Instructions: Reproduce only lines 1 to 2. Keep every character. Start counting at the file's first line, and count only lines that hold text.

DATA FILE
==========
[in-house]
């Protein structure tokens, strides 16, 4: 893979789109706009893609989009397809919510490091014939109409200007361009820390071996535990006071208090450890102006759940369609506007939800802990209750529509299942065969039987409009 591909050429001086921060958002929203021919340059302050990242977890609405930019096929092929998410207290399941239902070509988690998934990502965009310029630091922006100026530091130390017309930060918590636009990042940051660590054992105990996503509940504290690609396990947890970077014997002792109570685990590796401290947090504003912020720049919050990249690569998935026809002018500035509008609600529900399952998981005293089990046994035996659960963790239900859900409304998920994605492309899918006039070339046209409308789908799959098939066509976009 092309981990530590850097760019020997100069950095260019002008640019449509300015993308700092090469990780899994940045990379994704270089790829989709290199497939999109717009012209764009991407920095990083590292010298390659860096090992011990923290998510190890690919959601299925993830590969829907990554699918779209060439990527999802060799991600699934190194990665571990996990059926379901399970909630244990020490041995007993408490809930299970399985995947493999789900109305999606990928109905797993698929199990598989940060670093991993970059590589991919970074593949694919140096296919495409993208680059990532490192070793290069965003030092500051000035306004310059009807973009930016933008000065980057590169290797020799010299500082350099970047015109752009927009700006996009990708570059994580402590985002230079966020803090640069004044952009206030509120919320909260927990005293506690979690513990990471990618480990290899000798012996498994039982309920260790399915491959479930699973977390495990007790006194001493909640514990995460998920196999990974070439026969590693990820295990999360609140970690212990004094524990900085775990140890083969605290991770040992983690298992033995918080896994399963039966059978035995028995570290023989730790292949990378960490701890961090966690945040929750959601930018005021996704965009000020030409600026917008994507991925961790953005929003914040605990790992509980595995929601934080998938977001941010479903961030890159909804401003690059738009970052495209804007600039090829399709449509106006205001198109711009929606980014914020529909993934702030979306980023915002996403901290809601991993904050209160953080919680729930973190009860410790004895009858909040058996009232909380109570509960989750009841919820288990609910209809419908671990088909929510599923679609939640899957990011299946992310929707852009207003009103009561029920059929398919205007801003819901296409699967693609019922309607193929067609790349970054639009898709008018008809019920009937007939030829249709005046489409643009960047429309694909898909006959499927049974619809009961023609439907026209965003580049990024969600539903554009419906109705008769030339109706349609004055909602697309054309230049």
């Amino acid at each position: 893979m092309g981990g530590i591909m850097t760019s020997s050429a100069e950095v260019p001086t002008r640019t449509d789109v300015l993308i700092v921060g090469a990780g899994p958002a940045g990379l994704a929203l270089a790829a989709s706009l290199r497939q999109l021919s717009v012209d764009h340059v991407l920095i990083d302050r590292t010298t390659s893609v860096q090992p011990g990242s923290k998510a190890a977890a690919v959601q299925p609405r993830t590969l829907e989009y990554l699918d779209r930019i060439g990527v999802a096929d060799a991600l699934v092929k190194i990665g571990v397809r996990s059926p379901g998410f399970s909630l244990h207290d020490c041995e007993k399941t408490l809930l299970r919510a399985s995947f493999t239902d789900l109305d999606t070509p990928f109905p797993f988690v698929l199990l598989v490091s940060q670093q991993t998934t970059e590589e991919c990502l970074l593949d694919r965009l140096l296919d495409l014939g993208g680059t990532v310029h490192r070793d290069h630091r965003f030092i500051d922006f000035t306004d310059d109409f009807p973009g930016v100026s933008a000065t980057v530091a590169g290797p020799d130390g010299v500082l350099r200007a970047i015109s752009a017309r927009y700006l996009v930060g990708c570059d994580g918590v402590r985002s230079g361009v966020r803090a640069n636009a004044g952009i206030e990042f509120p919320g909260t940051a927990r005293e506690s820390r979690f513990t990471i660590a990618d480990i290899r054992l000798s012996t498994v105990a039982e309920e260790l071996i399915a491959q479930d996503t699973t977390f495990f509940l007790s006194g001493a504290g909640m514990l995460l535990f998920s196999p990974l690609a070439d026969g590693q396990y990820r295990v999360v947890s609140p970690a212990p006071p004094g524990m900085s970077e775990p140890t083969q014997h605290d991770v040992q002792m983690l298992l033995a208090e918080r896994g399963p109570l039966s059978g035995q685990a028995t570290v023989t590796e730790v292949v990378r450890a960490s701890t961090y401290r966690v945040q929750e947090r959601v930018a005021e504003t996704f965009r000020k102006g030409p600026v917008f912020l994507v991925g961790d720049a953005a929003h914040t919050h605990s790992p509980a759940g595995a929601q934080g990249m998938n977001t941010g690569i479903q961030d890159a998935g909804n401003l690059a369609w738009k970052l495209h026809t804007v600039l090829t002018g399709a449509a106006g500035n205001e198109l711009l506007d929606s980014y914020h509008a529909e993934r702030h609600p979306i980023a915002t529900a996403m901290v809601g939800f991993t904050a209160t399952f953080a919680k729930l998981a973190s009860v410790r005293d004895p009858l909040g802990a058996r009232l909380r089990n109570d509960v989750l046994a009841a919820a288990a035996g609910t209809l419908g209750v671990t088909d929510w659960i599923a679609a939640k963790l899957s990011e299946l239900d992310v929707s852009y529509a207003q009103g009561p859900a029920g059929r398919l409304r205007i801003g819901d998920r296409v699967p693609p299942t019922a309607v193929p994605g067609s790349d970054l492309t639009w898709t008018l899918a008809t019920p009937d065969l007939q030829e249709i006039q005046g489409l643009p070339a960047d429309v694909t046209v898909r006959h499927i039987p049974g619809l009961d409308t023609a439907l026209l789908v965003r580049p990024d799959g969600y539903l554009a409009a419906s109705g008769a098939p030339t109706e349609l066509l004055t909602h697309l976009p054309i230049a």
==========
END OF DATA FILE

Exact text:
[in-house]
């Protein structure tokens, strides 16, 4: 893979789109706009893609989009397809919510490091014939109409200007361009820390071996535990006071208090450890102006759940369609506007939800802990209750529509299942065969039987409009 591909050429001086921060958002929203021919340059302050990242977890609405930019096929092929998410207290399941239902070509988690998934990502965009310029630091922006100026530091130390017309930060918590636009990042940051660590054992105990996503509940504290690609396990947890970077014997002792109570685990590796401290947090504003912020720049919050990249690569998935026809002018500035509008609600529900399952998981005293089990046994035996659960963790239900859900409304998920994605492309899918006039070339046209409308789908799959098939066509976009 092309981990530590850097760019020997100069950095260019002008640019449509300015993308700092090469990780899994940045990379994704270089790829989709290199497939999109717009012209764009991407920095990083590292010298390659860096090992011990923290998510190890690919959601299925993830590969829907990554699918779209060439990527999802060799991600699934190194990665571990996990059926379901399970909630244990020490041995007993408490809930299970399985995947493999789900109305999606990928109905797993698929199990598989940060670093991993970059590589991919970074593949694919140096296919495409993208680059990532490192070793290069965003030092500051000035306004310059009807973009930016933008000065980057590169290797020799010299500082350099970047015109752009927009700006996009990708570059994580402590985002230079966020803090640069004044952009206030509120919320909260927990005293506690979690513990990471990618480990290899000798012996498994039982309920260790399915491959479930699973977390495990007790006194001493909640514990995460998920196999990974070439026969590693990820295990999360609140970690212990004094524990900085775990140890083969605290991770040992983690298992033995918080896994399963039966059978035995028995570290023989730790292949990378960490701890961090966690945040929750959601930018005021996704965009000020030409600026917008994507991925961790953005929003914040605990790992509980595995929601934080998938977001941010479903961030890159909804401003690059738009970052495209804007600039090829399709449509106006205001198109711009929606980014914020529909993934702030979306980023915002996403901290809601991993904050209160953080919680729930973190009860410790004895009858909040058996009232909380109570509960989750009841919820288990609910209809419908671990088909929510599923679609939640899957990011299946992310929707852009207003009103009561029920059929398919205007801003819901296409699967693609019922309607193929067609790349970054639009898709008018008809019920009937007939030829249709005046489409643009960047429309694909898909006959499927049974619809009961023609439907026209965003580049990024969600539903554009419906109705008769030339109706349609004055909602697309054309230049």